The complaint, filed in the U.S. District Court for the District of Columbia on Thursday, said the company improperly originated and underwrote mortgages insured by the Federal Housing Administration.
The lawsuit comes after Quicken Loans on Friday sued the Justice Department and the Department of Housing and Urban Development, which oversees the FHA. The company, one of the largest U.S. mortgage lenders, said it was pressured in the case to “make public admissions that were blatantly false, as well as pay an inexplicable penalty or face legal action.”
The Justice Department’s complaint says Quicken Loans submitted or caused the submission of claims for hundreds of improperly underwritten FHA-insured loans from September 2007 to December 2011.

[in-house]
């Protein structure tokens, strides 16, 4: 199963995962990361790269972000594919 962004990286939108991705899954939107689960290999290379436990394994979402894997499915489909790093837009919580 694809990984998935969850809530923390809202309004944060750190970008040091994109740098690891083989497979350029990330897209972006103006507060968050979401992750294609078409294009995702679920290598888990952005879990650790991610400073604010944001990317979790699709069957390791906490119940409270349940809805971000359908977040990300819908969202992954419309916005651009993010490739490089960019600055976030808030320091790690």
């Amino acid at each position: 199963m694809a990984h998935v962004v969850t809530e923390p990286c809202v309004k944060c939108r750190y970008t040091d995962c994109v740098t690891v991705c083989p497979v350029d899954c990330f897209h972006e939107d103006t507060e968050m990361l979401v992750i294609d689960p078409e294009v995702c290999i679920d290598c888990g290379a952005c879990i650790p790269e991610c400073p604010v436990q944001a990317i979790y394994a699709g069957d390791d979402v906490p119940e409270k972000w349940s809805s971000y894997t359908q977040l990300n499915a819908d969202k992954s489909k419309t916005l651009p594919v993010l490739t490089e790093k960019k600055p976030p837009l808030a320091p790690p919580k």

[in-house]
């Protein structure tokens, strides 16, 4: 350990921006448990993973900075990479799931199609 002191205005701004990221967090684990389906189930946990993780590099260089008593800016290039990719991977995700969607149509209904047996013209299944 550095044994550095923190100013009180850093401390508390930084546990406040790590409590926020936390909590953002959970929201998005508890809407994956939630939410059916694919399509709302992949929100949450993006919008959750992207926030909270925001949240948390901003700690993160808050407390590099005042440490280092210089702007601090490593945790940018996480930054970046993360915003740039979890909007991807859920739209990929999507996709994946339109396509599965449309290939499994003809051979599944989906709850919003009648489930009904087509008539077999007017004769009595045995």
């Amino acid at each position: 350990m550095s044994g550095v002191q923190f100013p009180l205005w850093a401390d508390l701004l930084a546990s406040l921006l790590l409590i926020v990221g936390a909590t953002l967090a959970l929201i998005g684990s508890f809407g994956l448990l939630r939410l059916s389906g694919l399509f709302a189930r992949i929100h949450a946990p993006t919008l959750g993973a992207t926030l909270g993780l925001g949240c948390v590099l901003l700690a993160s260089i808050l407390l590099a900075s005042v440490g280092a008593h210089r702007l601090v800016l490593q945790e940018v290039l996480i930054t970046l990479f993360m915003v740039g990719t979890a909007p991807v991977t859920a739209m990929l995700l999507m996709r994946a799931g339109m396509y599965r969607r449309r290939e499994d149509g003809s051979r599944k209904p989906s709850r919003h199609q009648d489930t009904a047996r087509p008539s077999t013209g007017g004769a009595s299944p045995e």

Quicken Loans did not immediately respond to a request for comment.
The government said Quicken Loans’ senior executives knew about the misconduct, which included asking appraisers to inflate home values that were initially too low to meet the underwriting requirements for the company to approve a loan, court documents show.
As a result, the Department for Housing and Urban Development paid millions of dollars of insurance claims on improperly underwritten loans.
The discord between the Justice Department and Quicken Loans is in contrast to settlements the U.S. governmenthas reached with other financial firms over the underwriting of sub-standard mortgage loans.
For more about financial industry settlements, watch this Fortune video: